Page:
Harold Tillman: farewell to the Jaeger meister
As Harold Tillman sells a majority stake in Jaeger following a sales slump which saw profits drop two thirds last year, Luke Leitch wonders where it all went wrong.
BY Luke Leitch |
16 April 2012
Resplendent, as ever, in an immaculate suit – it grey, chalk-striped, and cut in lightweight wool – Harold Tillman shot me a smile and contentedly revealed that his latest monthly sales figures at Jaeger were much better than the retail analysts had predicted.
This was during a chance meeting only a few weeks ago, at the launch of Team GB’s new Stella McCartney Olympic kit. In his role as chairman of the British Fashion Council, he had dropped by the Tower of London press call to show his face.
Now Tillman has suddenly brought down the axe on his nine-year association with Jaeger, one of Britain’s best-known high-street brands. And, according to rumour, it still hovers uncertainly above Aquascutum, the equally venerable – and vulnerable – British “heritage brand” he acquired in 2009.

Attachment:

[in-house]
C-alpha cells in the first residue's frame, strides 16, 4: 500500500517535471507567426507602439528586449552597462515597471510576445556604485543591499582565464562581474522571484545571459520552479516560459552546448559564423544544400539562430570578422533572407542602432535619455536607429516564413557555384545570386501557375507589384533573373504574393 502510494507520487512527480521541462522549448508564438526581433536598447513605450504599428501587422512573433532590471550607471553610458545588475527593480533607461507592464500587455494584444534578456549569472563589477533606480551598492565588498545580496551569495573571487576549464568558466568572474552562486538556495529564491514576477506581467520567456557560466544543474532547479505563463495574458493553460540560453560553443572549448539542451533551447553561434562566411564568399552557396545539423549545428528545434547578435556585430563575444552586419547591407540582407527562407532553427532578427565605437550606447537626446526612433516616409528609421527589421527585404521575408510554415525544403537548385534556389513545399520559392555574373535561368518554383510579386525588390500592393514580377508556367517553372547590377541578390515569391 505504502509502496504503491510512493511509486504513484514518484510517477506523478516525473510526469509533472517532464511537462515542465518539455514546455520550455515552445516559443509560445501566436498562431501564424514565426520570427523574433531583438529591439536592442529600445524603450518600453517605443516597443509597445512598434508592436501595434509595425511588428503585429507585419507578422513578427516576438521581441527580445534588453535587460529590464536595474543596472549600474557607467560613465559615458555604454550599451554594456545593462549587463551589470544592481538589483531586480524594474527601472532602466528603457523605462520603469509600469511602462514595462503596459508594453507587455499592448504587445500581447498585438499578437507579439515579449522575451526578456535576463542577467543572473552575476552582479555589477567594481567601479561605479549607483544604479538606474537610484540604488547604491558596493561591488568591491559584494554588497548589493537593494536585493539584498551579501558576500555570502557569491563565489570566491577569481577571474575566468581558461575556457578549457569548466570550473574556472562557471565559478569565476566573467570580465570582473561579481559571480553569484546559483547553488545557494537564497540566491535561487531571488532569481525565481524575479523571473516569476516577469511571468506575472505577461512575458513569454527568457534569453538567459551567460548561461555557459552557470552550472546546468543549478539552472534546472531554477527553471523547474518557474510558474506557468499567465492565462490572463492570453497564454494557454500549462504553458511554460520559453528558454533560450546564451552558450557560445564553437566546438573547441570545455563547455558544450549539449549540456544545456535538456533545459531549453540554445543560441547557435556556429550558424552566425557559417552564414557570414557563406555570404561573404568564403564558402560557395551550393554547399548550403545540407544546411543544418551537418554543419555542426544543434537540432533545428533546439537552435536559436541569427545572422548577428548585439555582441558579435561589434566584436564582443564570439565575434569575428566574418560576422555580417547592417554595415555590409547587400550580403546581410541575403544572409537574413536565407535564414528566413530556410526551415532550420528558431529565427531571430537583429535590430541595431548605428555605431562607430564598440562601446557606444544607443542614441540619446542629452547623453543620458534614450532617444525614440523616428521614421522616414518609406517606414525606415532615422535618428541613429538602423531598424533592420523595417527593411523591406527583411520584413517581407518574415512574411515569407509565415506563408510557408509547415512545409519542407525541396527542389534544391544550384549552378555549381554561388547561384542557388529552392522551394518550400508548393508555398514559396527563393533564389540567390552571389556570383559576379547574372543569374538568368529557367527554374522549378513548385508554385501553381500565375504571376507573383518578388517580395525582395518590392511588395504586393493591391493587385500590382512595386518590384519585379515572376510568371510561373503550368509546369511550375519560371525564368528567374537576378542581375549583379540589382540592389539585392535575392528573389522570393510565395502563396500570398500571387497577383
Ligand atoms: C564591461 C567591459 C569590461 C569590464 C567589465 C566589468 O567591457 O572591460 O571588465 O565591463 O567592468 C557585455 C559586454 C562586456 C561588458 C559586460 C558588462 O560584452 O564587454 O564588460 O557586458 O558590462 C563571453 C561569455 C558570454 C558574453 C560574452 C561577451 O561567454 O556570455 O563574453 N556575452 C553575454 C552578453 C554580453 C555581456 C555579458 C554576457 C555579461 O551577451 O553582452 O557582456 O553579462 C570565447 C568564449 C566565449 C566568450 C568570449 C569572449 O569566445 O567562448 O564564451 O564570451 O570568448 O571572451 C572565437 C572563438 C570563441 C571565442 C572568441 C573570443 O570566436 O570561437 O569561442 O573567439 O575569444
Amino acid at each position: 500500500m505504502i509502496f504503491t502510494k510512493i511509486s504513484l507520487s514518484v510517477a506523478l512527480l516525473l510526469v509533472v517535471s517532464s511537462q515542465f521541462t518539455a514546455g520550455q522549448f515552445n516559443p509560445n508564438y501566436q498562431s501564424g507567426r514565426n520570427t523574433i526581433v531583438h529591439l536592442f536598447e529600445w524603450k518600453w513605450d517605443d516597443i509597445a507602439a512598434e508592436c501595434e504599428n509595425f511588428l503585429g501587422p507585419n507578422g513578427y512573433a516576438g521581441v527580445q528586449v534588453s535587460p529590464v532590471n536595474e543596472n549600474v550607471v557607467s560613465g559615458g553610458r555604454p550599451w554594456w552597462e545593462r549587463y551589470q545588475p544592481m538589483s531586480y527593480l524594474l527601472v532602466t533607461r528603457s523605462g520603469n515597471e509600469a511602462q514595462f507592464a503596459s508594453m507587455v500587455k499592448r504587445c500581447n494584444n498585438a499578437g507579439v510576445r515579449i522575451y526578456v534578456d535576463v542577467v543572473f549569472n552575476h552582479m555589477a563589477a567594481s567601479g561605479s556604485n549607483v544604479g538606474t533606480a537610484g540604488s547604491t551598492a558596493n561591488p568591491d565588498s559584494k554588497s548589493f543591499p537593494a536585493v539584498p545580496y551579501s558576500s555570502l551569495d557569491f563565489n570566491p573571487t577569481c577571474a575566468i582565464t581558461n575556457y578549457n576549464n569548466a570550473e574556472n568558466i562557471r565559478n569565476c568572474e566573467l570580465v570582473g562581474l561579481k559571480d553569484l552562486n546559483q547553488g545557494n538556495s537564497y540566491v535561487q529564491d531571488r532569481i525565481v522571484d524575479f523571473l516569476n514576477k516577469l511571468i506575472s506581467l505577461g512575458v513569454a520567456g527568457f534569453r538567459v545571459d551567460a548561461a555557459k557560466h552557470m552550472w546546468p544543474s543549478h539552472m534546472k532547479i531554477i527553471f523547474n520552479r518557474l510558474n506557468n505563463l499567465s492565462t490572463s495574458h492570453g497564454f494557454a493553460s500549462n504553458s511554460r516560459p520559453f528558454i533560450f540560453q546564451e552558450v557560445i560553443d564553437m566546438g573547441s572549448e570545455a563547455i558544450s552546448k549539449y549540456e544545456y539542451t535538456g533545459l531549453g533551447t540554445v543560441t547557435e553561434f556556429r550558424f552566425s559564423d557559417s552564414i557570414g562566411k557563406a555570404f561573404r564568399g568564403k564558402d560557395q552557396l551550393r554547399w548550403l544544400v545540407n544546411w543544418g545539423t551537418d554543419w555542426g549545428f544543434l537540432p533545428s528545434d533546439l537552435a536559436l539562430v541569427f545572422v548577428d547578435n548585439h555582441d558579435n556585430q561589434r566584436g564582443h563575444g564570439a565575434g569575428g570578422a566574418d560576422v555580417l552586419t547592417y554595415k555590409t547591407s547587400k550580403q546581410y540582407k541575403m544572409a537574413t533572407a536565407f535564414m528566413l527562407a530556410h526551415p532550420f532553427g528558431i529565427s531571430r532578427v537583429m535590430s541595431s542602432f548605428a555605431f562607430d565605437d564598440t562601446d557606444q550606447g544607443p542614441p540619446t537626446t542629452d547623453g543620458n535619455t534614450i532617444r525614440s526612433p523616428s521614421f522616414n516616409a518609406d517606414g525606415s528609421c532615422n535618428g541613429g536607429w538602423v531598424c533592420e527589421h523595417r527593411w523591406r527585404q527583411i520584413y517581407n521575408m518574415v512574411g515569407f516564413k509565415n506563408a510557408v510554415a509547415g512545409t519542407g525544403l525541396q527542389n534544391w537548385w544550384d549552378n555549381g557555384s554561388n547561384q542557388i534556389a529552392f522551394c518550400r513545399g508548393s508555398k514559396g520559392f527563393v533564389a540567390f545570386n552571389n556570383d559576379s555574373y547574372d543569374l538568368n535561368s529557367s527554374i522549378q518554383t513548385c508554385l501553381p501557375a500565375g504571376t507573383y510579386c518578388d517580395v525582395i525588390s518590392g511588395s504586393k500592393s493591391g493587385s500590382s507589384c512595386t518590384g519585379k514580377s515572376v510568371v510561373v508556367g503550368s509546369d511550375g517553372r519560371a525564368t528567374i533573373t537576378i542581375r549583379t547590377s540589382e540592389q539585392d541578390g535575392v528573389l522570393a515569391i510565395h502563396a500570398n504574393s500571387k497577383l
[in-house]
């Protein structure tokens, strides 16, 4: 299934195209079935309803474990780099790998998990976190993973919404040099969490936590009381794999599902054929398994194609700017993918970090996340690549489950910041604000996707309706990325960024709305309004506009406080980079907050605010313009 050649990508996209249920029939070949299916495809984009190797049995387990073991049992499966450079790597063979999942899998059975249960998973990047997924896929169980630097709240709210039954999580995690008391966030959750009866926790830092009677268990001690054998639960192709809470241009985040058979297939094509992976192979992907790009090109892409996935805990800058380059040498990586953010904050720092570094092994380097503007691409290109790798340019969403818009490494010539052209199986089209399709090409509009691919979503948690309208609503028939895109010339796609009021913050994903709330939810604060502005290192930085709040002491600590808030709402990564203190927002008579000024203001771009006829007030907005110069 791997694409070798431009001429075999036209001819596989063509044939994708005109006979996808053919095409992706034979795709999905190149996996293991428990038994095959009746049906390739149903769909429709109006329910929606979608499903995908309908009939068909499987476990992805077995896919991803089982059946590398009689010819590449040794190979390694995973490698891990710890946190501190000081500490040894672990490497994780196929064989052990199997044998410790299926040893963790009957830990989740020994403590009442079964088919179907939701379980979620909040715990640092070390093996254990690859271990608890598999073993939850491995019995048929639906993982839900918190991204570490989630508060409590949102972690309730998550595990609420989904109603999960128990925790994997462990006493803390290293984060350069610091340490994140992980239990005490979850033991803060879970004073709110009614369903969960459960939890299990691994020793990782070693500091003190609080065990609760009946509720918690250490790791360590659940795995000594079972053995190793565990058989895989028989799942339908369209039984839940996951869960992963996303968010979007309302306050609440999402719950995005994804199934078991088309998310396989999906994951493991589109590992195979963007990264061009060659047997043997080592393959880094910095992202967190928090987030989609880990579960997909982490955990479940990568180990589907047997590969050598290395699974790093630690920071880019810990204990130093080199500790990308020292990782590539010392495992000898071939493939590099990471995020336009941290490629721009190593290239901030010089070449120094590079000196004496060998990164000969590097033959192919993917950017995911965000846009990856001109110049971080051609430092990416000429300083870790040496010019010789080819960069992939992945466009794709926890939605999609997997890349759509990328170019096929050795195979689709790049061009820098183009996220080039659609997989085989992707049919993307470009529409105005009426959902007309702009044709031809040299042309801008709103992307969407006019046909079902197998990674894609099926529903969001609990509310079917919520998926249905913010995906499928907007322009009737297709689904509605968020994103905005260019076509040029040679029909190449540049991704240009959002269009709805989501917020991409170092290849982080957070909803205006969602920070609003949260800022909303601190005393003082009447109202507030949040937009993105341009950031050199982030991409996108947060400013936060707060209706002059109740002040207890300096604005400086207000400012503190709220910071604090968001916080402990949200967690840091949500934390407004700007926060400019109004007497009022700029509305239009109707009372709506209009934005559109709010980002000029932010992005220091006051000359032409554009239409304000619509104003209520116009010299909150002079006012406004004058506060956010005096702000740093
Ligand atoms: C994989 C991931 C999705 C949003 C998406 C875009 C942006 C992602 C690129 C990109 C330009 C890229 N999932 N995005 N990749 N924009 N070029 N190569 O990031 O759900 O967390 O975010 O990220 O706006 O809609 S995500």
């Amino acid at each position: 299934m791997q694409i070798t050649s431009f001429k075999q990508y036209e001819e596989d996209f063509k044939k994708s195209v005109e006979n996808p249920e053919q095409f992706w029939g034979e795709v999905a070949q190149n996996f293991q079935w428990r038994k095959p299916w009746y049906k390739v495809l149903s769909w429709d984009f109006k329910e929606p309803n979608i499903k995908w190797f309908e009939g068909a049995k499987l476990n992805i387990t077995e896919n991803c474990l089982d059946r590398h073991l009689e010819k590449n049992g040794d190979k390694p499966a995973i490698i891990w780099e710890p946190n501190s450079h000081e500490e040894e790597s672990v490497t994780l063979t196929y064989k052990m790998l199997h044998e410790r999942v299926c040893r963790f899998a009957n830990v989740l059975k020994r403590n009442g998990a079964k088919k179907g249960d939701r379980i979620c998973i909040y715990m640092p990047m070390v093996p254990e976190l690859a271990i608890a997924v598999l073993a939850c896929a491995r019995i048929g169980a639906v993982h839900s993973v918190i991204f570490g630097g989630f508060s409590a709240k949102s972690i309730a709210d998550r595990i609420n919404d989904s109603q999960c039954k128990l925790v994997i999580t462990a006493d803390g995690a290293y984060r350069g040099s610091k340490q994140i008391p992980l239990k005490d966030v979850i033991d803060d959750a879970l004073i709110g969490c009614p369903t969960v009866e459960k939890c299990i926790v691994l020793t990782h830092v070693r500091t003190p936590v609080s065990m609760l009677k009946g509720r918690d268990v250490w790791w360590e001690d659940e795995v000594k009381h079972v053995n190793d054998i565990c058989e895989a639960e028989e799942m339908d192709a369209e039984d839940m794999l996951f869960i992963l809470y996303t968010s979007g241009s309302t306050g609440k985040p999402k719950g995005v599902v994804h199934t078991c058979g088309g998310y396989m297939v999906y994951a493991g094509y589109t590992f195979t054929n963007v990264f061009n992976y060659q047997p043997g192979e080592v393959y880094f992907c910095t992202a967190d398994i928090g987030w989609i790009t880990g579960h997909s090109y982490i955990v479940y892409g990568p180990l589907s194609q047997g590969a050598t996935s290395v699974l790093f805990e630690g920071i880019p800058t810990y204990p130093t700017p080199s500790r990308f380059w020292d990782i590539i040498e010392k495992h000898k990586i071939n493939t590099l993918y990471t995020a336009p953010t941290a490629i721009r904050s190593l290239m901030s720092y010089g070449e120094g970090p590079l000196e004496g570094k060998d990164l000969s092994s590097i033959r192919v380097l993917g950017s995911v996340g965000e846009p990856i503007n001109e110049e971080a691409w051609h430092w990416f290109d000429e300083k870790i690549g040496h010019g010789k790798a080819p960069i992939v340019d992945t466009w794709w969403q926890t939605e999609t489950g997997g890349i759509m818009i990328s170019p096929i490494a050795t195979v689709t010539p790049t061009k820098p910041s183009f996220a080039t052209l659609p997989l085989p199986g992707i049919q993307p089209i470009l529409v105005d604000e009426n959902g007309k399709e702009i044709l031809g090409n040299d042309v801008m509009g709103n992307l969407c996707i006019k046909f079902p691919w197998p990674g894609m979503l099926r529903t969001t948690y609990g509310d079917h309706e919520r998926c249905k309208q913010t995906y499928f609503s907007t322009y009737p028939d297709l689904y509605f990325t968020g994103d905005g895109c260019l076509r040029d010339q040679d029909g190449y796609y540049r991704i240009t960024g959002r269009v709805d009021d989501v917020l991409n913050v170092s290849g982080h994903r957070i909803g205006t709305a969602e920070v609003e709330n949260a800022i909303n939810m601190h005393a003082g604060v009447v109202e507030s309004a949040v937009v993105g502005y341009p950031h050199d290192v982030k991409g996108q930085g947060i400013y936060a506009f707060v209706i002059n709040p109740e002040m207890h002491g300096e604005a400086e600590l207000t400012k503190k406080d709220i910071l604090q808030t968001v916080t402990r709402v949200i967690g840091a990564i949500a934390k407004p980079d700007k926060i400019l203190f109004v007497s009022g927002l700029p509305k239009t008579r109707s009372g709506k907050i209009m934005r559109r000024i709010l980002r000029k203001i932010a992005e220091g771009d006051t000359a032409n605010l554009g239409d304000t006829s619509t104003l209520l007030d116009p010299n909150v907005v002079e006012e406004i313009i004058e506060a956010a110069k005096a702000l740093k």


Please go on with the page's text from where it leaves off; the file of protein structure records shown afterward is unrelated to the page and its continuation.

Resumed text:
When Tillman purchased Jaeger for a token sum, it was foundering badly. Under his stewardship, and that of chief executive Belinda Earl, it recovered some of the poise that made Jaeger one of British fashion’s hottest high street names in the 1950′s, 60′s and 70′s. Unfortunately, however, the 21st Century Jaeger has been torn by competing compulsions. The first is to appeal to its core audience – older and more affluent – while the second is to pitch all out for a younger, more trend-led clientele.
Jaeger Boutique, a younger line, can hold its own against any teen to 20-something high street fashion collection, yet that audience will always browse the much more demographically-precise rails at Topshop or River Island first. And catwalk collections shown at London Fashion Week were often of a high standard, but semaphored the (inaccurate) message that Jaeger’s in-store prices were much higher than they actually are.
Perhaps that sudden, trend-bucking sales upswing he mentioned last month made now seem a good time for Tillman to bow out of Jaeger. Certainly the news, last month, that chief executive Belinda Earl had withdrawn from the business for health reasons will not have made his decision more difficult.
Whatever sliver Tillman receives of the £19.5 million that investment group Better Capital has paid for its 90 per cent stake in Jaeger is probably inadequate return for the energy he has invested in turning Jaeger around – but then, he has only partially succeeded in doing so.
Now analysts will wait to see if he sells Aquascutum too – rumour is that’s highly likely. Personally, I think it is this brand, much more than Jeager, that has the potential to grow into an international success story. After all, only one company apart from Aquascutum can claim to have invented the trench coat: Burberry.
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